Indeed, there is beauty in this balance: Jada Kingdom manages to maintain the gritty, authentic Dancehall sound in her music, but also uses her Jazz background to bring vocal technique depth while creating a safe space for music lovers by exploring topics that matter. Her versatile approach has paid off – clocking a quarter million monthly listens on Spotify, making her the second most played female artist in Jamaica on that platform and landing her a record deal with New York-based giant Republic Records.Award-winning Music and Entertainment Blogger, Jody-Ann Williams, shares that Jada Kingdom’s success partially lies in continuing the tradition of Caribbean storytelling throughout the generations.

“Jamaican female artists have been sharing their lived experiences through their art for a long time, and this new crop is no different. Whether it’s happy, sad, traumatic, frivolous, sexual – it connects listeners to music in a powerful way, and they are just staying true to their craft,” she explains.

While there has been waves of criticism lamenting the “overtly sexual” nature of artists such as Jada’s single “Dickmatized” and contemporary Dancehall offerings in general, Williams dismisses the claims as surface-level treatment of censorship for a more profound reality that has much more digital reach.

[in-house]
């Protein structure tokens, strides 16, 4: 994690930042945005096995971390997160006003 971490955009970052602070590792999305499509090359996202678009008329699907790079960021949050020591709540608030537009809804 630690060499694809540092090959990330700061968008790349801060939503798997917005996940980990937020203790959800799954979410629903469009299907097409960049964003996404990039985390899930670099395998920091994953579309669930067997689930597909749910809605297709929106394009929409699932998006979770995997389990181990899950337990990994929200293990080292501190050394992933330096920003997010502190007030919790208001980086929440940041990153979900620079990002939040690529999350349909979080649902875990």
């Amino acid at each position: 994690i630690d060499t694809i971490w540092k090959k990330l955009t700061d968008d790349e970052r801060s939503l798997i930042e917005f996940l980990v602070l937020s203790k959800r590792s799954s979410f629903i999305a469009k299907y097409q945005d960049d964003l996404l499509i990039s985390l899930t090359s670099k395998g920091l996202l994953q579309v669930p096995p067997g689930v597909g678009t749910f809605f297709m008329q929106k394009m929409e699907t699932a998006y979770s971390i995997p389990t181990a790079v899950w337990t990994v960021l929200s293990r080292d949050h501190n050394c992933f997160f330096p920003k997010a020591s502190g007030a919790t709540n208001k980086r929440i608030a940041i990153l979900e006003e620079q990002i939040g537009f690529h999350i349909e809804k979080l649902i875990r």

“It’s nothing new – look at Lady Saw, Lady Patra, Tanya Stephens. Dancehall reaches beyond radio now, and with the availability of digital streaming platforms, artists have much more freedom of expression. There are so many other songs that are available in any artist’s catalogue, and men are able to express themselves freely about sex, love and intimacy without criticism, so why can’t women too?” she questions.

According to Williams, this “dream-catcher” generation of Jamaican female entertainers – of which Jada Kingdom is a part – is also exploring new production techniques, team dynamics and genre blends without compromising on authentic Jamaican sound.

“They’re bringing a freshness to the music and it may not be what we are used to, but that’s okay because music is destined to evolve. It’s all about being their authentic selves and presenting their work, their brand, to a public who understands and appreciates who you truly are,” she says.

She hopes that Jada continues to propel Brand Jamaica in a way that creates an identity stamp that ultimately benefits Jamaican culture.

“No matter where they perform in the world, who they’re collaborating with, I hope that they bring the quality and the realness to the industry. It’s never been a one-woman show – and to take it to the top, we have to continue to believe that what we as Jamaicans have to show in our music is of value to those who are on the outside looking in.”

RELATED CONTENT: Queen of the Pack: How Patra’s Influence Still Rules The Dancehall Scene

 


Tenille Clarke is an avid storyteller, seasoned publicist and cultural enthusiast from Trinidad and Tobago who often pens about her ongoing love affair with travel, entertainment and culture through a Caribbean lens. Follow her digital journey @tenilleclarke1 on Instagram and Twitter.